7.
Sci Total Environ ; 739: 140176, 2020 Oct 15.
Artigo em Inglês | MEDLINE | ID: mdl-32758958

RESUMO

Persistent organic pollutants (POP) are toxic substances for wildlife and people. The Kemp's Ridley sea turtle Lepidochelys kempii is an endangered species with limited distribution in the Gulf of Mexico (GM), a marine ecosystem that has been perturbed by a variety of anthropogenic activities. In this work, the concentrations of ten organochlorine pesticides (OP), eight polychlorinated biphenyls (PCB), and atrazine were determined in the plasma of Kemp's Ridley sea turtles that nest in Playa Rancho Nuevo Sanctuary, Tamaulipas, Mexico. Seventy-nine blood samples were collected from female turtles during the 2015-2016 nesting season. Samples were extracted with a focalized ultrasonic sound technique and analyzed through Gas Chromatography coupled to a Mass Spectrometer. POP with the highest percentage of detection were atrazine > PCB 52 > PCB 153 > DDE > alpha endosulfan > DDD > alpha HCH > DDT. There is no linear correlation between the detected POP levels in the Kemp's Ridley sea turtle plasma and its curve carapace length (CCL). When comparing 2015 and 2016 POP concentrations, there were statistically significant differences in atrazine (p < 0.05, R2 = 0.069), PCB 52 (p < 0.05, R2 = 0.0051) and ∑POP (p < 0.05, R2 = 0.0001) and, no statistically significant differences in alpha endosulfan (p < 0.05, R2 = 0.0294), DDE (p < 0.05, R2 = 0.0315) and PCB 153 (p < 0.05, R2 = 0.0036). The reported POP values of this work are one of the few registered for Kemp's Ridley sea turtle in the GM and the first for atrazine levels. These levels were higher than those reported for other sea turtle species from America, Africa, and Europe, which demonstrates a deteriorated health status of the GM marine ecosystem.


Assuntos
Poluentes Ambientais , Tartarugas , África , Animais , Ecossistema , Europa (Continente) , Feminino , Golfo do México
8.
Mar Pollut Bull ; 158: 111390, 2020 Sep.
Artigo em Inglês | MEDLINE | ID: mdl-32753176

RESUMO

Radionuclides from 1950s weapons testing at the Montebello Islands, Western Australia, may impact sea turtle embryos incubating within eggs laid in contaminated sands or be taken up into adult body tissues where they can contribute to radiation dose over a turtles' 60+ year lifespan. We measured plutonium in all local samples including turtle skin, bones, hatchlings, eggshells, sea sediments, diet items and beach sands. The amount of Pu in developing embryos/hatchling samples was orders of magnitude lower than that in the surrounding sands. These contaminated sands caused most dose to eggs (external dose from 137Cs, 152Eu), while most of the dose to adults was from internalised radionuclides (98%). While current dose rates are relatively low, local dose rates were high for about ten years following the 1950s detonations and may have resulted in lethality or health impacts to a generation of turtles that likely carry biomarkers today.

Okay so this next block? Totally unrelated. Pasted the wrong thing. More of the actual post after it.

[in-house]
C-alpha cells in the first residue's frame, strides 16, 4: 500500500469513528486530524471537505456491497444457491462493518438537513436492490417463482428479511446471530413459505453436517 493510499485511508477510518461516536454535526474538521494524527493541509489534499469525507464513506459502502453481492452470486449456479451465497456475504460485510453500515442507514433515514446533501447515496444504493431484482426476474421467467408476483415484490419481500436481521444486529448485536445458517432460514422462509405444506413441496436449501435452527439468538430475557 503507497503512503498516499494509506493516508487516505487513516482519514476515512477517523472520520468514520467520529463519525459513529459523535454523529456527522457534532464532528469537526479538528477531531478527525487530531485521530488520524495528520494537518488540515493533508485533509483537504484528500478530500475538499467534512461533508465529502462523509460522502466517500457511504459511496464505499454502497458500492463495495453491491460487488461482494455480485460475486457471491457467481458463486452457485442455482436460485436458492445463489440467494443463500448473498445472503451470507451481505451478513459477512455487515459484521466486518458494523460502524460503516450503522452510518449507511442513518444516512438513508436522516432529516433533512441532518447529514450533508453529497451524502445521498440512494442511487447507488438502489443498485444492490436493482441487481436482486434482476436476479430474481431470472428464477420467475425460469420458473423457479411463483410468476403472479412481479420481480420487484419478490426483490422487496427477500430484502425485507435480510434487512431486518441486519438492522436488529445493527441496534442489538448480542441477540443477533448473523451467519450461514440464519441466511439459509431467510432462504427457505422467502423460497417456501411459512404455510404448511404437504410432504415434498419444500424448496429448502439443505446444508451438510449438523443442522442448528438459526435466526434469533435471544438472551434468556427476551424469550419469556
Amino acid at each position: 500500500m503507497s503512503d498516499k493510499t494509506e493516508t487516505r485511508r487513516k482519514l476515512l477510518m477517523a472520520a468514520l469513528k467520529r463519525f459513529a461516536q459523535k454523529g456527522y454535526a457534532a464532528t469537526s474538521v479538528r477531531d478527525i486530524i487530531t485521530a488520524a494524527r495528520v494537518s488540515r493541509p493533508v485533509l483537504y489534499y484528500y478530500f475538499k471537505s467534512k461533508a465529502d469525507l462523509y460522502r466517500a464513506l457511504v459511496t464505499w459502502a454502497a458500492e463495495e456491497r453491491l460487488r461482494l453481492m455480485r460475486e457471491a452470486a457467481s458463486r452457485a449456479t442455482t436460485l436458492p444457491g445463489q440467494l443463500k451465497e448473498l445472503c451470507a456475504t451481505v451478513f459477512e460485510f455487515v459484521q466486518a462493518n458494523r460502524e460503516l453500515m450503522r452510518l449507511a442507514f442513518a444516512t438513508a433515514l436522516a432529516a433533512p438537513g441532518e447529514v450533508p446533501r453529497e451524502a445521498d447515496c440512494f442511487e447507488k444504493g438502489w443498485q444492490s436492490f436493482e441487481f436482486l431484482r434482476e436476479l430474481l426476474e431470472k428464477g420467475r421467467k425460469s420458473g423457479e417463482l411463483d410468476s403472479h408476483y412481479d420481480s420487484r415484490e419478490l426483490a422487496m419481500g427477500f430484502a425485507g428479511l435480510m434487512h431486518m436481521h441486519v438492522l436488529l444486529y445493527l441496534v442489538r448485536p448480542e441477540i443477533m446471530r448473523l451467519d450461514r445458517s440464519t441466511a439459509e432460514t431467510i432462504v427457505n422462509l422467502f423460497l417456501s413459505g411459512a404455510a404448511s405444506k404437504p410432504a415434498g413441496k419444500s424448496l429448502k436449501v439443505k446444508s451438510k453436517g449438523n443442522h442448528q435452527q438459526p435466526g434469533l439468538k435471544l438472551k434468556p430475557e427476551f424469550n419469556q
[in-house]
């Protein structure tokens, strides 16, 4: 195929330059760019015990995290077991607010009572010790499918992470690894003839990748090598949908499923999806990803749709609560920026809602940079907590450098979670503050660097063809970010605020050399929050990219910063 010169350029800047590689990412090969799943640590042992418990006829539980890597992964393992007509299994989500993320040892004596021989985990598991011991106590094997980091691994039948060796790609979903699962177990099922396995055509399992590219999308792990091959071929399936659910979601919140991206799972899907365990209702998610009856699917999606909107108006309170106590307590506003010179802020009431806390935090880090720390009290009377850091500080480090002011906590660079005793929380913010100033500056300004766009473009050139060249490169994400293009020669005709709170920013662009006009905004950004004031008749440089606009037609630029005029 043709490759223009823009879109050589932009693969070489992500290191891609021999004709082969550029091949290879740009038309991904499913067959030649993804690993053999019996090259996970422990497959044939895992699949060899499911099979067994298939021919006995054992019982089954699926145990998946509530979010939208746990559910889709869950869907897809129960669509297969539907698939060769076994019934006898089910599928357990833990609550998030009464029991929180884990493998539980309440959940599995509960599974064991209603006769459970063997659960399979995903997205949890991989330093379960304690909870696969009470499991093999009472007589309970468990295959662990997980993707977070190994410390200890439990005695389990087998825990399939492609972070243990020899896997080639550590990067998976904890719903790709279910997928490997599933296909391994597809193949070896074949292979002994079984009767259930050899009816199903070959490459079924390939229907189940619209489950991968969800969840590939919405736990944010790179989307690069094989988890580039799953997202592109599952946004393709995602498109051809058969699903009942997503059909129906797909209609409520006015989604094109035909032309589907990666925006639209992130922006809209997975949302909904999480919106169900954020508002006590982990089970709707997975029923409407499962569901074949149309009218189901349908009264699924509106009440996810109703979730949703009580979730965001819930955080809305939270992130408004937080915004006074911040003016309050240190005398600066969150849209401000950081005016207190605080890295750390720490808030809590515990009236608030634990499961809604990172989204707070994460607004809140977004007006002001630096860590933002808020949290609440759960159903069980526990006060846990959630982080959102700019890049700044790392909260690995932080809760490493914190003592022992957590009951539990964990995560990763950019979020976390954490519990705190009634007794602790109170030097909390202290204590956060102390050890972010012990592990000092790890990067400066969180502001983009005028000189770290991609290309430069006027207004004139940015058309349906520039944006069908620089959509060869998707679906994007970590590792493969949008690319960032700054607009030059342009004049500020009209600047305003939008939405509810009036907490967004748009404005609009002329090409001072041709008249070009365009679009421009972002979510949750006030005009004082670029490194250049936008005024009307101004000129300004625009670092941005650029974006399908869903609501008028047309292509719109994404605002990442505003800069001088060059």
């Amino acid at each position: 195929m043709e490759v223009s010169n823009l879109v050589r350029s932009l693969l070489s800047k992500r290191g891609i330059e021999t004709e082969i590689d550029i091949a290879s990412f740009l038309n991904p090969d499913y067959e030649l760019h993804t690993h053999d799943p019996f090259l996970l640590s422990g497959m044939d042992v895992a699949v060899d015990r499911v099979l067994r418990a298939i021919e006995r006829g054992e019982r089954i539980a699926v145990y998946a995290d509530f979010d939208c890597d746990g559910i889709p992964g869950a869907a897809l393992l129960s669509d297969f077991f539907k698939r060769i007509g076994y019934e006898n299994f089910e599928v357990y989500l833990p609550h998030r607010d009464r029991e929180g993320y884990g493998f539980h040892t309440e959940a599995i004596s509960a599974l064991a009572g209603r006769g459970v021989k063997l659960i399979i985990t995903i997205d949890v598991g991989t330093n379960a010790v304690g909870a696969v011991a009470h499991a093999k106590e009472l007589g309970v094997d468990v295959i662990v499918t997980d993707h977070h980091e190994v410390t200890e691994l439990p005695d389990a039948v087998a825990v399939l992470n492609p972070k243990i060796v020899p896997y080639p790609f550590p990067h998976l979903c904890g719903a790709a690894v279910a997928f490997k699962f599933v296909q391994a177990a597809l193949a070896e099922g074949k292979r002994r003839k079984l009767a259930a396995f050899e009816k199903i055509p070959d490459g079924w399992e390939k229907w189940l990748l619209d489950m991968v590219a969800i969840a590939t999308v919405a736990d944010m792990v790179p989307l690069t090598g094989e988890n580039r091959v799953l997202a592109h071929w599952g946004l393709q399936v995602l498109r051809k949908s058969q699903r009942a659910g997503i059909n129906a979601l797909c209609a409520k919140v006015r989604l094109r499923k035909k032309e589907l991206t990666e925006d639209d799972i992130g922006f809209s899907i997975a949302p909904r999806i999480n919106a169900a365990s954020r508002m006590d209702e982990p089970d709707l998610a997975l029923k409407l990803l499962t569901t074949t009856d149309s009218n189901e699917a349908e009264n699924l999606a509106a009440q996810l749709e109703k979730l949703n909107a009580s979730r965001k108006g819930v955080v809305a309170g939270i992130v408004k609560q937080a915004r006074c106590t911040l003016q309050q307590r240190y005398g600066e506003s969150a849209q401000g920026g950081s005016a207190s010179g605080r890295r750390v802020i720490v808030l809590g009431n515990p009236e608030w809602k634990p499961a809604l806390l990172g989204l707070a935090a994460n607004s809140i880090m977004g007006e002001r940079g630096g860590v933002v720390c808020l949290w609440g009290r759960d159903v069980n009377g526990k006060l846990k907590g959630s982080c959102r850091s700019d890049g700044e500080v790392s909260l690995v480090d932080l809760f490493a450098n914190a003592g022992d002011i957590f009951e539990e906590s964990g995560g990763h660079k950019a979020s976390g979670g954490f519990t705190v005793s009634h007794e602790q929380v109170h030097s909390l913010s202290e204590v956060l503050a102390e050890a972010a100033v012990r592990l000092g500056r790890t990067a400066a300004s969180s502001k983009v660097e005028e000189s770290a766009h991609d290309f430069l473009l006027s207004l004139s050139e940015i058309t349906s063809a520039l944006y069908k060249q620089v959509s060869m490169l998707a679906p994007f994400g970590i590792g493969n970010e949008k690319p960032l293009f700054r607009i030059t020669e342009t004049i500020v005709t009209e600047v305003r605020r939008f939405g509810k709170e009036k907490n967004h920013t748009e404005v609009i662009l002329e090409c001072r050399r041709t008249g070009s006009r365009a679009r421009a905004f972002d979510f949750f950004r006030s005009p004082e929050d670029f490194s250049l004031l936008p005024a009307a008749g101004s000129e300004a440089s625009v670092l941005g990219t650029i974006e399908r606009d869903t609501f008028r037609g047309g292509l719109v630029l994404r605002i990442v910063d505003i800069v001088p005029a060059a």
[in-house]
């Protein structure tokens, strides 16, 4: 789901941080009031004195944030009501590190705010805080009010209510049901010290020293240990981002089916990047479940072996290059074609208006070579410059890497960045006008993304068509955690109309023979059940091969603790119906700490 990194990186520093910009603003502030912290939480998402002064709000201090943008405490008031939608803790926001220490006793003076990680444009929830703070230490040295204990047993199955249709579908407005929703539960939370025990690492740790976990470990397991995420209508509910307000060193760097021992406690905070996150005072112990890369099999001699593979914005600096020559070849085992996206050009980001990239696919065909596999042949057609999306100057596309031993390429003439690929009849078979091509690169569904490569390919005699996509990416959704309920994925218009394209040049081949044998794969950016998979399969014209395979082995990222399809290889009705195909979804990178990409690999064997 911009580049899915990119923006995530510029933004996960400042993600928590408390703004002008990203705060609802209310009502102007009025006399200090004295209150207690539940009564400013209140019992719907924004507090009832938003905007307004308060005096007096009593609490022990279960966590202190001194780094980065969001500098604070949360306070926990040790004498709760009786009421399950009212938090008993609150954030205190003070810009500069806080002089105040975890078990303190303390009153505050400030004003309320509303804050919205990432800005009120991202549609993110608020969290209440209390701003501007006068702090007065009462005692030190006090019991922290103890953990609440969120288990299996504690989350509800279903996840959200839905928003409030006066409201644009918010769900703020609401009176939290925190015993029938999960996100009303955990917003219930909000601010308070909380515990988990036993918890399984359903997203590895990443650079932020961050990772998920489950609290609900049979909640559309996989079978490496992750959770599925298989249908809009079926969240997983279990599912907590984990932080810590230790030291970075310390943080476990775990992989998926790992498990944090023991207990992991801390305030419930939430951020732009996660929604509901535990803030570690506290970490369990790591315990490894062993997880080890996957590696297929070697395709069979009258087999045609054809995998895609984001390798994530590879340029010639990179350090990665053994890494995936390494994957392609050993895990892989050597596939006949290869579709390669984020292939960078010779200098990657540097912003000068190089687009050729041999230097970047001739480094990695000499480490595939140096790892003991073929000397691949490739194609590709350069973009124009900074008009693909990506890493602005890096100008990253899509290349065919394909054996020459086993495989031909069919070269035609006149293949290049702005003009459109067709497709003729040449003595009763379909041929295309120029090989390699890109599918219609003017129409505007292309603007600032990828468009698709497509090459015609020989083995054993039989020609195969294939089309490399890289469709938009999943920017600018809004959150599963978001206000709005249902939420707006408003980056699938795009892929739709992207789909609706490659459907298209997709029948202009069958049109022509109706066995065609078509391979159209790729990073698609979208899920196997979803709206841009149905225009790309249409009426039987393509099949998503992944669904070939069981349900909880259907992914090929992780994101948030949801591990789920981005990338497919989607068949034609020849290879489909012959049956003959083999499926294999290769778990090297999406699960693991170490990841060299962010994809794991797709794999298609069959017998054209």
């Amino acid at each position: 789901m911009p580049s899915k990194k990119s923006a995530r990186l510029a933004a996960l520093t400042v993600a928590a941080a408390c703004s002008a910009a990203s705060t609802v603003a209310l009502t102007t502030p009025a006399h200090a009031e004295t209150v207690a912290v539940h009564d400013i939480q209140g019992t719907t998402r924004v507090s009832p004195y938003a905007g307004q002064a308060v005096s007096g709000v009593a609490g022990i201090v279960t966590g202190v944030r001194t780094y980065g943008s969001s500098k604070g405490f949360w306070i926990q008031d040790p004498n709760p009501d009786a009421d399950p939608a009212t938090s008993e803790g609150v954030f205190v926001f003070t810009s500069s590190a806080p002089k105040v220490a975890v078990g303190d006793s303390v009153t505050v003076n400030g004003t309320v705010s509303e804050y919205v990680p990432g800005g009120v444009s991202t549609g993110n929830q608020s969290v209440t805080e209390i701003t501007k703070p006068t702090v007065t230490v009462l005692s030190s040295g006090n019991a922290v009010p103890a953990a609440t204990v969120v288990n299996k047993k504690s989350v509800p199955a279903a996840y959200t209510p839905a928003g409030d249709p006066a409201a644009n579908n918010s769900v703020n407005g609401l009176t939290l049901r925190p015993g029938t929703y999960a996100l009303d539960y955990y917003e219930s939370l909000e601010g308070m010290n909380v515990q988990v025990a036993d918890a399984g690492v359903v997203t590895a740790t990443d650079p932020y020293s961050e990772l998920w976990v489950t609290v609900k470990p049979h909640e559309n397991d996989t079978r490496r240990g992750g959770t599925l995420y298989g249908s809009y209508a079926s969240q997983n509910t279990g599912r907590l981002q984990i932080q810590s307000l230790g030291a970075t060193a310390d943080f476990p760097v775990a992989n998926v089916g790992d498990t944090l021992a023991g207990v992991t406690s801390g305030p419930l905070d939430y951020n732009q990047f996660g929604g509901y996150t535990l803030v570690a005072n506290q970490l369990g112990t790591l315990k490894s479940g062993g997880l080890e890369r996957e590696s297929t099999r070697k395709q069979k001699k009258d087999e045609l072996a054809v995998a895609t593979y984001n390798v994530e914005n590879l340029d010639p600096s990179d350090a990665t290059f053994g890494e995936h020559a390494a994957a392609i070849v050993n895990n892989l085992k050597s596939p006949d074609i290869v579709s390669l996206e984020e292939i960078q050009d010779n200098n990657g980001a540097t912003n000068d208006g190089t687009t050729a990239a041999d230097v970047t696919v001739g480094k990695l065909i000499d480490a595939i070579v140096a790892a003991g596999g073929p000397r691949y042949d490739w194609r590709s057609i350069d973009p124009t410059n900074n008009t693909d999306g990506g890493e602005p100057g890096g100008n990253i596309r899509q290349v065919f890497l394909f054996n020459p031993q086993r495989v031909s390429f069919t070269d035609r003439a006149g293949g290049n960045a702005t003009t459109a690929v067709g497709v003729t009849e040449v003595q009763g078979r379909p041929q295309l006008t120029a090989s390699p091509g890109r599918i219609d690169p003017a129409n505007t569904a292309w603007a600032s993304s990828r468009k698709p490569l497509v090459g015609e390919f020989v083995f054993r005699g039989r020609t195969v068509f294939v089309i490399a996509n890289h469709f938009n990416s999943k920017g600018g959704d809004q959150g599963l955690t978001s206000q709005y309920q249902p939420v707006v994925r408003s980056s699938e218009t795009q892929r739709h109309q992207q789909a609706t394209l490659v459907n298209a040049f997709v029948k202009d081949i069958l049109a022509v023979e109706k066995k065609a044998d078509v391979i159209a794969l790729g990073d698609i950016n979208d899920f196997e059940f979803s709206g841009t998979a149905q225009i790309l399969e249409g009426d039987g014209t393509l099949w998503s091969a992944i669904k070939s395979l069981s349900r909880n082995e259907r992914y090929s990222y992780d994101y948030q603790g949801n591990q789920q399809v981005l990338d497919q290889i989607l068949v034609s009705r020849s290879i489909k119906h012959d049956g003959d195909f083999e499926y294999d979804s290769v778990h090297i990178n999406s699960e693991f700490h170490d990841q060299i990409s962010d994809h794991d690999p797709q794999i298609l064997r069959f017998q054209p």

Assuntos
Plutônio/análise , Tartarugas , Poluentes Radioativos da Água/análise , Animais , Sedimentos Geológicos , Ilhas , Austrália Ocidental
9.
Proc Biol Sci ; 287(1932): 20200992, 2020 08 12.
Artigo em Inglês | MEDLINE | ID: mdl-32752987

RESUMO

Most organisms are exposed to bouts of warm temperatures during development, yet we know little about how variation in the timing and continuity of heat exposure influences biological processes. If heat waves increase in frequency and duration as predicted, it is necessary to understand how these bouts could affect thermally sensitive species, including reptiles with temperature-dependent sex determination (TSD). In a multi-year study using fluctuating temperatures, we exposed Trachemys scripta embryos to cooler, male-producing temperatures interspersed with warmer, female-producing temperatures (heat waves) that varied in either timing during development or continuity and then analysed resulting sex ratios. We also quantified the expression of genes involved in testis differentiation (Dmrt1) and ovary differentiation (Cyp19A1) to determine how heat wave continuity affects the expression of genes involved in sexual differentiation. Heat waves applied during the middle of development produced significantly more females compared to heat waves that occurred just 7 days before or after this window, and even short gaps in the continuity of a heat wave decreased the production of females. Continuous heat exposure resulted in increased Cyp19A1 expression while discontinuous heat exposure failed to increase expression in either gene over a similar time course. We report that even small differences in the timing and continuity of heat waves can result in drastically different phenotypic outcomes. This strong effect of temperature occurred despite the fact that embryos were exposed to the same number of warm days during a short period of time, which highlights the need to study temperature effects under more ecologically relevant conditions where temperatures may be elevated for only a few days at a time. In the face of a changing climate, the finding that subtle shifts in temperature exposure result in substantial effects on embryonic development becomes even more critical.